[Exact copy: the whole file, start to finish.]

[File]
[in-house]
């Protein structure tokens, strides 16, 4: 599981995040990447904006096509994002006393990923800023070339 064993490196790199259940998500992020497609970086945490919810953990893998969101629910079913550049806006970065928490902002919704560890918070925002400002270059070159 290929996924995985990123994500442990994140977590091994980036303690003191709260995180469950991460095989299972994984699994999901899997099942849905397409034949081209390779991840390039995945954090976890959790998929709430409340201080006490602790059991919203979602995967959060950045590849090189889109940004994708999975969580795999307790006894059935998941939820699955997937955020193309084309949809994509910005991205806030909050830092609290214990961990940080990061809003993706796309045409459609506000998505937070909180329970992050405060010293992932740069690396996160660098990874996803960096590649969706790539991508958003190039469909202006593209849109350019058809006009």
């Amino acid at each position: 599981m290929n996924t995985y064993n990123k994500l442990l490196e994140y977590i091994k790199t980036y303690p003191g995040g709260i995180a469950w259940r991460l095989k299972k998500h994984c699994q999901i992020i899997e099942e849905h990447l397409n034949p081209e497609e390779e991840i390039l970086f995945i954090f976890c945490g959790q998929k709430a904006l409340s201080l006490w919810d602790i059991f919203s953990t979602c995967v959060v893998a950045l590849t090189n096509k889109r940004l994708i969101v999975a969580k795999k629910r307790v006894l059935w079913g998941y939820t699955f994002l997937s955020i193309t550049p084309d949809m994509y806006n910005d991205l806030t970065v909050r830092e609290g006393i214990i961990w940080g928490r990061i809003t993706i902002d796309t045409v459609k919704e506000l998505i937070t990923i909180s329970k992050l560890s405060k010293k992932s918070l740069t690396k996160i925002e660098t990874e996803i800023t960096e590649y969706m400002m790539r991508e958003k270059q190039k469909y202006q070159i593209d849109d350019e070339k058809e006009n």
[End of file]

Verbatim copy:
[in-house]
């Protein structure tokens, strides 16, 4: 599981995040990447904006096509994002006393990923800023070339 064993490196790199259940998500992020497609970086945490919810953990893998969101629910079913550049806006970065928490902002919704560890918070925002400002270059070159 290929996924995985990123994500442990994140977590091994980036303690003191709260995180469950991460095989299972994984699994999901899997099942849905397409034949081209390779991840390039995945954090976890959790998929709430409340201080006490602790059991919203979602995967959060950045590849090189889109940004994708999975969580795999307790006894059935998941939820699955997937955020193309084309949809994509910005991205806030909050830092609290214990961990940080990061809003993706796309045409459609506000998505937070909180329970992050405060010293992932740069690396996160660098990874996803960096590649969706790539991508958003190039469909202006593209849109350019058809006009």
């Amino acid at each position: 599981m290929n996924t995985y064993n990123k994500l442990l490196e994140y977590i091994k790199t980036y303690p003191g995040g709260i995180a469950w259940r991460l095989k299972k998500h994984c699994q999901i992020i899997e099942e849905h990447l397409n034949p081209e497609e390779e991840i390039l970086f995945i954090f976890c945490g959790q998929k709430a904006l409340s201080l006490w919810d602790i059991f919203s953990t979602c995967v959060v893998a950045l590849t090189n096509k889109r940004l994708i969101v999975a969580k795999k629910r307790v006894l059935w079913g998941y939820t699955f994002l997937s955020i193309t550049p084309d949809m994509y806006n910005d991205l806030t970065v909050r830092e609290g006393i214990i961990w940080g928490r990061i809003t993706i902002d796309t045409v459609k919704e506000l998505i937070t990923i909180s329970k992050l560890s405060k010293k992932s918070l740069t690396k996160i925002e660098t990874e996803i800023t960096e590649y969706m400002m790539r991508e958003k270059q190039k469909y202006q070159i593209d849109d350019e070339k058809e006009n």